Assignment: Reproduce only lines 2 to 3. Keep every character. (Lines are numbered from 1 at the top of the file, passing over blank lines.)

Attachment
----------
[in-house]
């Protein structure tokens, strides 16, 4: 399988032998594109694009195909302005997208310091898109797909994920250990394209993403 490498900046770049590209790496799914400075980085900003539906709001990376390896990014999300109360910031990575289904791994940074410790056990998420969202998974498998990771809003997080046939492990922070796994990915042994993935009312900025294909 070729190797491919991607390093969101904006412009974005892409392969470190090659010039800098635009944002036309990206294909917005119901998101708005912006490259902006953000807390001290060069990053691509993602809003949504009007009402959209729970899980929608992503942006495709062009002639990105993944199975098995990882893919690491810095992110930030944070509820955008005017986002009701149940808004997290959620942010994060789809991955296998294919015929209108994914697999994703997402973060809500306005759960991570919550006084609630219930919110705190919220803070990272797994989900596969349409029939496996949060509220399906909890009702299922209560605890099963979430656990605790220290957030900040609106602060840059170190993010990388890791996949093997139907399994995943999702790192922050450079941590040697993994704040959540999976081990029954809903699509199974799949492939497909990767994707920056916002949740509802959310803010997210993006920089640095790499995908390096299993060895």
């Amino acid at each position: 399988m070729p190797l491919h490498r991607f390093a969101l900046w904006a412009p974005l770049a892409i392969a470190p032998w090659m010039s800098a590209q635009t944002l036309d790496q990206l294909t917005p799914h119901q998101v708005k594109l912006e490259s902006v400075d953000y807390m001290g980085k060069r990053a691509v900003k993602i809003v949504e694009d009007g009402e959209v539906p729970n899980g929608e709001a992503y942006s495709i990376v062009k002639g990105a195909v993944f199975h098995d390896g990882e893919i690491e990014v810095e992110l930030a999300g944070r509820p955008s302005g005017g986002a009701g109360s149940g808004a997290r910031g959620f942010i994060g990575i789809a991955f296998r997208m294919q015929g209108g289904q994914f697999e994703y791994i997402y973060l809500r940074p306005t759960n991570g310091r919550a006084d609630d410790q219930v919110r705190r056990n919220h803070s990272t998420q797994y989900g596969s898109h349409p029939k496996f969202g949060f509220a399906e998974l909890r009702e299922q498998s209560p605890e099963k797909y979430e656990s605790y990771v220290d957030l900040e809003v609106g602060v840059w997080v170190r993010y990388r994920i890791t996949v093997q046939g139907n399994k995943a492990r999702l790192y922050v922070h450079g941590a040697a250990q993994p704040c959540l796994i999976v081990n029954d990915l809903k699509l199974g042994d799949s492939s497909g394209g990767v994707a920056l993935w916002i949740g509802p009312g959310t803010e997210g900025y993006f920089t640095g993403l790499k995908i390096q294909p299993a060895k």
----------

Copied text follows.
């Protein structure tokens, strides 16, 4: 399988032998594109694009195909302005997208310091898109797909994920250990394209993403 490498900046770049590209790496799914400075980085900003539906709001990376390896990014999300109360910031990575289904791994940074410790056990998420969202998974498998990771809003997080046939492990922070796994990915042994993935009312900025294909 070729190797491919991607390093969101904006412009974005892409392969470190090659010039800098635009944002036309990206294909917005119901998101708005912006490259902006953000807390001290060069990053691509993602809003949504009007009402959209729970899980929608992503942006495709062009002639990105993944199975098995990882893919690491810095992110930030944070509820955008005017986002009701149940808004997290959620942010994060789809991955296998294919015929209108994914697999994703997402973060809500306005759960991570919550006084609630219930919110705190919220803070990272797994989900596969349409029939496996949060509220399906909890009702299922209560605890099963979430656990605790220290957030900040609106602060840059170190993010990388890791996949093997139907399994995943999702790192922050450079941590040697993994704040959540999976081990029954809903699509199974799949492939497909990767994707920056916002949740509802959310803010997210993006920089640095790499995908390096299993060895």
């Amino acid at each position: 399988m070729p190797l491919h490498r991607f390093a969101l900046w904006a412009p974005l770049a892409i392969a470190p032998w090659m010039s800098a590209q635009t944002l036309d790496q990206l294909t917005p799914h119901q998101v708005k594109l912006e490259s902006v400075d953000y807390m001290g980085k060069r990053a691509v900003k993602i809003v949504e694009d009007g009402e959209v539906p729970n899980g929608e709001a992503y942006s495709i990376v062009k002639g990105a195909v993944f199975h098995d390896g990882e893919i690491e990014v810095e992110l930030a999300g944070r509820p955008s302005g005017g986002a009701g109360s149940g808004a997290r910031g959620f942010i994060g990575i789809a991955f296998r997208m294919q015929g209108g289904q994914f697999e994703y791994i997402y973060l809500r940074p306005t759960n991570g310091r919550a006084d609630d410790q219930v919110r705190r056990n919220h803070s990272t998420q797994y989900g596969s898109h349409p029939k496996f969202g949060f509220a399906e998974l909890r009702e299922q498998s209560p605890e099963k797909y979430e656990s605790y990771v220290d957030l900040e809003v609106g602060v840059w997080v170190r993010y990388r994920i890791t996949v093997q046939g139907n399994k995943a492990r999702l790192y922050v922070h450079g941590a040697a250990q993994p704040c959540l796994i999976v081990n029954d990915l809903k699509l199974g042994d799949s492939s497909g394209g990767v994707a920056l993935w916002i949740g509802p009312g959310t803010e997210g900025y993006f920089t640095g993403l790499k995908i390096q294909p299993a060895k």